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Year : 2014  |  Volume : 18  |  Issue : 3  |  Page : 264-273

Consensus statement on diabetes in children

1 Consultant Endocrinologist, Bangalore Diabetes Hospital, Vasanthnagar, Bangalore, India
2 Chairman, Karnataka Health Commission and Vice-Chancellor, Bangalore University, Bangalore, India
3 Director, Department of Health and Family Welfare Services, Government of Puducherry, Puducherry, India
4 Chief Medical Officer and Project Director, Goa State AIDS control society, Panaji, Goa, India
5 Additional Director (DCP), State Surveillance Officer (IDSP), State Nodal Officer (NCDs), Directorate of Public Health and Family Welfare, Government of Andhra Pradesh, Hyderabad, India
6 Medical Superintendent and Senior Professor of Medicine, JIPMER, Puducherry, India
7 Director, Access to Health, Changing Diabetes Partnerships, NNAS, Denmark

Correspondence Address:
K M Prasanna Kumar
Consultant Endocrinologist, Bangalore Diabetes Hospital, 16/M, Miller Tank Bed Area, Thimmaiah Road, Vasanthnagar, Bangalore - 560 052, Karnataka
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Source of Support: None, Conflict of Interest: None

DOI: 10.4103/2230-8210.129714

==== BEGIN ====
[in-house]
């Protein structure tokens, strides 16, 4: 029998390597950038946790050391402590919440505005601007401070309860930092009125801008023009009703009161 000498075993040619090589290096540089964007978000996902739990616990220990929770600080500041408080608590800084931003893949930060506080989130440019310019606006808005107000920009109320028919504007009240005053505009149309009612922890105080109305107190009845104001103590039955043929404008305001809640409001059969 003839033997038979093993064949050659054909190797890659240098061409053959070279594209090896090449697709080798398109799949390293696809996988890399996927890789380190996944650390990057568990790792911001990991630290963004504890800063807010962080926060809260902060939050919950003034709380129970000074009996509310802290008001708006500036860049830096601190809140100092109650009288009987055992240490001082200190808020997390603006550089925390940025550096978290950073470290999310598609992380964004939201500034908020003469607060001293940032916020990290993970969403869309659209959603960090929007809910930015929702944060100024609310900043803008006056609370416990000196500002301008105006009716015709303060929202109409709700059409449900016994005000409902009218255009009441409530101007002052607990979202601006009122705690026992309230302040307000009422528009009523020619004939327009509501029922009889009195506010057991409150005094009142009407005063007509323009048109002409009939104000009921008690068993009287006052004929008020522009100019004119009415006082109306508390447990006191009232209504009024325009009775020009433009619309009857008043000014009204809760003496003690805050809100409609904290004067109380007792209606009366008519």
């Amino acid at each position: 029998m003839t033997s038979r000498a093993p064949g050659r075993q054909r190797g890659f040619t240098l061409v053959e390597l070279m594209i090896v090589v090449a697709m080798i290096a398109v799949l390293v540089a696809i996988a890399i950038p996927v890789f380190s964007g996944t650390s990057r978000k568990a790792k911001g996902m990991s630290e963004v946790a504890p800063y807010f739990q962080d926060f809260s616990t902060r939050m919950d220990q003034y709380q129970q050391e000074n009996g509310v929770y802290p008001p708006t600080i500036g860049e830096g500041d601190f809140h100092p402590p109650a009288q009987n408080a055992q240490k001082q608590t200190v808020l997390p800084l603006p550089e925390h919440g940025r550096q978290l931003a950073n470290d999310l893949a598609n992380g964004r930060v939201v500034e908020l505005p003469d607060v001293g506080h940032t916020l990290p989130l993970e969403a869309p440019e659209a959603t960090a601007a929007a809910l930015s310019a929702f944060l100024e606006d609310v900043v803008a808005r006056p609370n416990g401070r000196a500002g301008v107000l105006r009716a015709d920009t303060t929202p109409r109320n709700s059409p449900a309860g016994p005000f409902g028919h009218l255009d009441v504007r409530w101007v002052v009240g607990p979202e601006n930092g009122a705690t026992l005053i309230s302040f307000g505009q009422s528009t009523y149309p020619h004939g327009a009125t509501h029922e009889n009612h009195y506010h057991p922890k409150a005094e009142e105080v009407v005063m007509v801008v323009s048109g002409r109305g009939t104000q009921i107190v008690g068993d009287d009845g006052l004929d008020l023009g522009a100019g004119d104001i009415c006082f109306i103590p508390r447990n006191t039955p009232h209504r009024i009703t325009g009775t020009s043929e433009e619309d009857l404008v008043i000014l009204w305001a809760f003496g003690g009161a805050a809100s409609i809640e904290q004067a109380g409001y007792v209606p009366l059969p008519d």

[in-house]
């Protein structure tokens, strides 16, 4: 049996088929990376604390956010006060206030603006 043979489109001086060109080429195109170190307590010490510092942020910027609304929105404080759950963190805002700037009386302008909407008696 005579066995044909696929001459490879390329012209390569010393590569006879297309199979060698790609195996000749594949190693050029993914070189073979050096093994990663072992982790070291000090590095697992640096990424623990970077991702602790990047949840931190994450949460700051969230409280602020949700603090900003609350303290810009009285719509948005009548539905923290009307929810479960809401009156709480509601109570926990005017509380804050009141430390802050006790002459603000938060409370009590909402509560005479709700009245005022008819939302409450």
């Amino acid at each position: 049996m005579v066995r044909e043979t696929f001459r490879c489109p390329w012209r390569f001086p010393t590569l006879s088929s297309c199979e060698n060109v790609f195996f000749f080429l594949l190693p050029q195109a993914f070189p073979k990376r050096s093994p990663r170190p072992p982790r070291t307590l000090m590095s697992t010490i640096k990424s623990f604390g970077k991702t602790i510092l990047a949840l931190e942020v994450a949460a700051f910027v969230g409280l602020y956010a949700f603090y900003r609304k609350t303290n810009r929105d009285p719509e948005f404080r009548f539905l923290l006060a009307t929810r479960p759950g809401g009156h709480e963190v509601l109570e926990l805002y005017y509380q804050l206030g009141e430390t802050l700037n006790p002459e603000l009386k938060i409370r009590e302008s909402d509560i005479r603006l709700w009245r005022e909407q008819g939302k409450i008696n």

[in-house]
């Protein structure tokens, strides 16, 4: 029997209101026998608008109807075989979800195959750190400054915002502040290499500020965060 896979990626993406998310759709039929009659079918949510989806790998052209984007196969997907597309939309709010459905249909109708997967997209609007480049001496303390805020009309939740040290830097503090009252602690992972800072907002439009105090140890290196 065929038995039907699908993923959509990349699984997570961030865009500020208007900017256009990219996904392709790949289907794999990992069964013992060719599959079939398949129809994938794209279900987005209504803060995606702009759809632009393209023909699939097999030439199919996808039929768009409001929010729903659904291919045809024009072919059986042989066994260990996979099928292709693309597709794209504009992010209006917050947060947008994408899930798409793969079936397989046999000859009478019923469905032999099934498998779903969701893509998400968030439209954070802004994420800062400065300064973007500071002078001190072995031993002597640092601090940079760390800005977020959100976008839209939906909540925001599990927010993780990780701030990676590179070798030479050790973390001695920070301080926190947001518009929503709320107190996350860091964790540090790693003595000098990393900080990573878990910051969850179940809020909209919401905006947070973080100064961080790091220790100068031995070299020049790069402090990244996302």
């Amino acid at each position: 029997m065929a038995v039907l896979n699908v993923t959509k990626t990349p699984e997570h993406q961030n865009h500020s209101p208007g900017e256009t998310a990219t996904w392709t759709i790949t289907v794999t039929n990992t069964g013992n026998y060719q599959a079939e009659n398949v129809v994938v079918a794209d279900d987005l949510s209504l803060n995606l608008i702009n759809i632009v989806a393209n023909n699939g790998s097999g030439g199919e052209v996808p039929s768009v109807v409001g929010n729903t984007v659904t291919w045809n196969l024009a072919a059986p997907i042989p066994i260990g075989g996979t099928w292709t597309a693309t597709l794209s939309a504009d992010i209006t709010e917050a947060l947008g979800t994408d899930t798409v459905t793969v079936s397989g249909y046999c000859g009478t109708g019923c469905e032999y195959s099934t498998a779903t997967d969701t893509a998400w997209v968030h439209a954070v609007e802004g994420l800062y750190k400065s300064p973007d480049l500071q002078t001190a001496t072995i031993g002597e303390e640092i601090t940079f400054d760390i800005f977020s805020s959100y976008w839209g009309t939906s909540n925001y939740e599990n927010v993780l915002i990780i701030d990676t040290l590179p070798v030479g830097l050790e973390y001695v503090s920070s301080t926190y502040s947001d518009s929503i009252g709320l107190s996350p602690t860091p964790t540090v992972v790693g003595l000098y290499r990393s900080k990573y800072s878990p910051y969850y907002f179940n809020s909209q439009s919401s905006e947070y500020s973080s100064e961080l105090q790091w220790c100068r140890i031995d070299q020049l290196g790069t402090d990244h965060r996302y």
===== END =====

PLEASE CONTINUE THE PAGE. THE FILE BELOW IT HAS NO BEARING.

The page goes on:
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While T1DM has been traditionally seen as a minor concern in the larger picture of pediatric ailments, new data reveals that the incidence of T1DM has assumed alarming proportions. It has long been clear that while the disease may be diagnosed at an early age, its impact is not isolated to afflicted children. The direct impact of the disease on the patient is debilitating due to the nature of the disease and lack of proper access to treatment in India. But this impact is further compounded by the utter apathy and often times antipathy, which patients withT1DM have to face. Lack of awareness of the issue in all stakeholders, low access to quality healthcare, patient, physician, and system level barriers to the delivery of optimal diabetes care are some of the factors which hinder successful management of T1DM. The first international consensus meet on diabetes in children was convened with the aim of providing a common platform to all the stakeholders in the management of T1DM, to discuss the academic, administrative and healthcare system related issues. The ultimate aim was to articulate the problems faced by children with diabetes in a way that centralized their position and focused on creating modalities of management sensitive to their needs and aspirations. It was conceptualized to raise a strong voice of advocacy for improving the management of T1DM and ensuring that "No child should die of diabetes". The unique clinical presentations of T1DM coupled with ignorance on the part of the medical community and society in general results in outcomes that are far worse than that seen with T2DM. So there is a need to substantially improve training of HCPs at all levels on this neglected aspect of healthcare.

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